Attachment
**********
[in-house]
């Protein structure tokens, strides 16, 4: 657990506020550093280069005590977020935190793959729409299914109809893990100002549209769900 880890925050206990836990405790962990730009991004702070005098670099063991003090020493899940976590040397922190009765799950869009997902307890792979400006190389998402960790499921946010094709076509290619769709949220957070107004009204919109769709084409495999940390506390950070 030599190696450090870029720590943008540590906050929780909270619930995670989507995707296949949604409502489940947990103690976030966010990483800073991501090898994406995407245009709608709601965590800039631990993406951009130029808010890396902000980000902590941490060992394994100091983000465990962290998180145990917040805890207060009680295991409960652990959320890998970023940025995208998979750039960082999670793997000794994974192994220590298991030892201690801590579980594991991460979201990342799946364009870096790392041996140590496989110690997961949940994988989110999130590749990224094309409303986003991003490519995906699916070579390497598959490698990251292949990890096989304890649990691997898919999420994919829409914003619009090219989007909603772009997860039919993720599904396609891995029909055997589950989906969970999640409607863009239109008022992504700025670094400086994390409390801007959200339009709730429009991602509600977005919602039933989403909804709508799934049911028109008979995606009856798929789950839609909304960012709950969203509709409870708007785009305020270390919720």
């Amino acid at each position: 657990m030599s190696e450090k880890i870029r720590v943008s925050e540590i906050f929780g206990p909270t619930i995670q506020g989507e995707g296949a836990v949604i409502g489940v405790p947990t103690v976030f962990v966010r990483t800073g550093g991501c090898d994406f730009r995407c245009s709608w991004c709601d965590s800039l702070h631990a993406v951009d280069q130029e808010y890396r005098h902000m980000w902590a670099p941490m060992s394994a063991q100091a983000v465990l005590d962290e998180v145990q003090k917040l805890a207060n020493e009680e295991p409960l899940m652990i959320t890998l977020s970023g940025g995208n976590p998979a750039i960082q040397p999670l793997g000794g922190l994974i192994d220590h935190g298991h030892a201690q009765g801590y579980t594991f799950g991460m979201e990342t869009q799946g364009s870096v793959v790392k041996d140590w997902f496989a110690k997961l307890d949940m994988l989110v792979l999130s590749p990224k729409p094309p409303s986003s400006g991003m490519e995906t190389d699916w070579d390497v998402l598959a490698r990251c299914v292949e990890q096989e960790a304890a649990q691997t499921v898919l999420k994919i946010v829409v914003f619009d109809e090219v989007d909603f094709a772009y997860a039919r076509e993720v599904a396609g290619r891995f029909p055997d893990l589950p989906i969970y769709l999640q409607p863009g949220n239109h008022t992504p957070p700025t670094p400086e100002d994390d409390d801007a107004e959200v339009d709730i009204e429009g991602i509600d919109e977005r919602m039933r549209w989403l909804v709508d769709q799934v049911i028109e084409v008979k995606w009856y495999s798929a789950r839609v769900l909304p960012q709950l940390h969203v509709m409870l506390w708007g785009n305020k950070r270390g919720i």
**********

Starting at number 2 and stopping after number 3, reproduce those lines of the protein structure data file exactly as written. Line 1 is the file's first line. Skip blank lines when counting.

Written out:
């Protein structure tokens, strides 16, 4: 657990506020550093280069005590977020935190793959729409299914109809893990100002549209769900 880890925050206990836990405790962990730009991004702070005098670099063991003090020493899940976590040397922190009765799950869009997902307890792979400006190389998402960790499921946010094709076509290619769709949220957070107004009204919109769709084409495999940390506390950070 030599190696450090870029720590943008540590906050929780909270619930995670989507995707296949949604409502489940947990103690976030966010990483800073991501090898994406995407245009709608709601965590800039631990993406951009130029808010890396902000980000902590941490060992394994100091983000465990962290998180145990917040805890207060009680295991409960652990959320890998970023940025995208998979750039960082999670793997000794994974192994220590298991030892201690801590579980594991991460979201990342799946364009870096790392041996140590496989110690997961949940994988989110999130590749990224094309409303986003991003490519995906699916070579390497598959490698990251292949990890096989304890649990691997898919999420994919829409914003619009090219989007909603772009997860039919993720599904396609891995029909055997589950989906969970999640409607863009239109008022992504700025670094400086994390409390801007959200339009709730429009991602509600977005919602039933989403909804709508799934049911028109008979995606009856798929789950839609909304960012709950969203509709409870708007785009305020270390919720």
């Amino acid at each position: 657990m030599s190696e450090k880890i870029r720590v943008s925050e540590i906050f929780g206990p909270t619930i995670q506020g989507e995707g296949a836990v949604i409502g489940v405790p947990t103690v976030f962990v966010r990483t800073g550093g991501c090898d994406f730009r995407c245009s709608w991004c709601d965590s800039l702070h631990a993406v951009d280069q130029e808010y890396r005098h902000m980000w902590a670099p941490m060992s394994a063991q100091a983000v465990l005590d962290e998180v145990q003090k917040l805890a207060n020493e009680e295991p409960l899940m652990i959320t890998l977020s970023g940025g995208n976590p998979a750039i960082q040397p999670l793997g000794g922190l994974i192994d220590h935190g298991h030892a201690q009765g801590y579980t594991f799950g991460m979201e990342t869009q799946g364009s870096v793959v790392k041996d140590w997902f496989a110690k997961l307890d949940m994988l989110v792979l999130s590749p990224k729409p094309p409303s986003s400006g991003m490519e995906t190389d699916w070579d390497v998402l598959a490698r990251c299914v292949e990890q096989e960790a304890a649990q691997t499921v898919l999420k994919i946010v829409v914003f619009d109809e090219v989007d909603f094709a772009y997860a039919r076509e993720v599904a396609g290619r891995f029909p055997d893990l589950p989906i969970y769709l999640q409607p863009g949220n239109h008022t992504p957070p700025t670094p400086e100002d994390d409390d801007a107004e959200v339009d709730i009204e429009g991602i509600d919109e977005r919602m039933r549209w989403l909804v709508d769709q799934v049911i028109e084409v008979k995606w009856y495999s798929a789950r839609v769900l909304p960012q709950l940390h969203v509709m409870l506390w708007g785009n305020k950070r270390g919720i």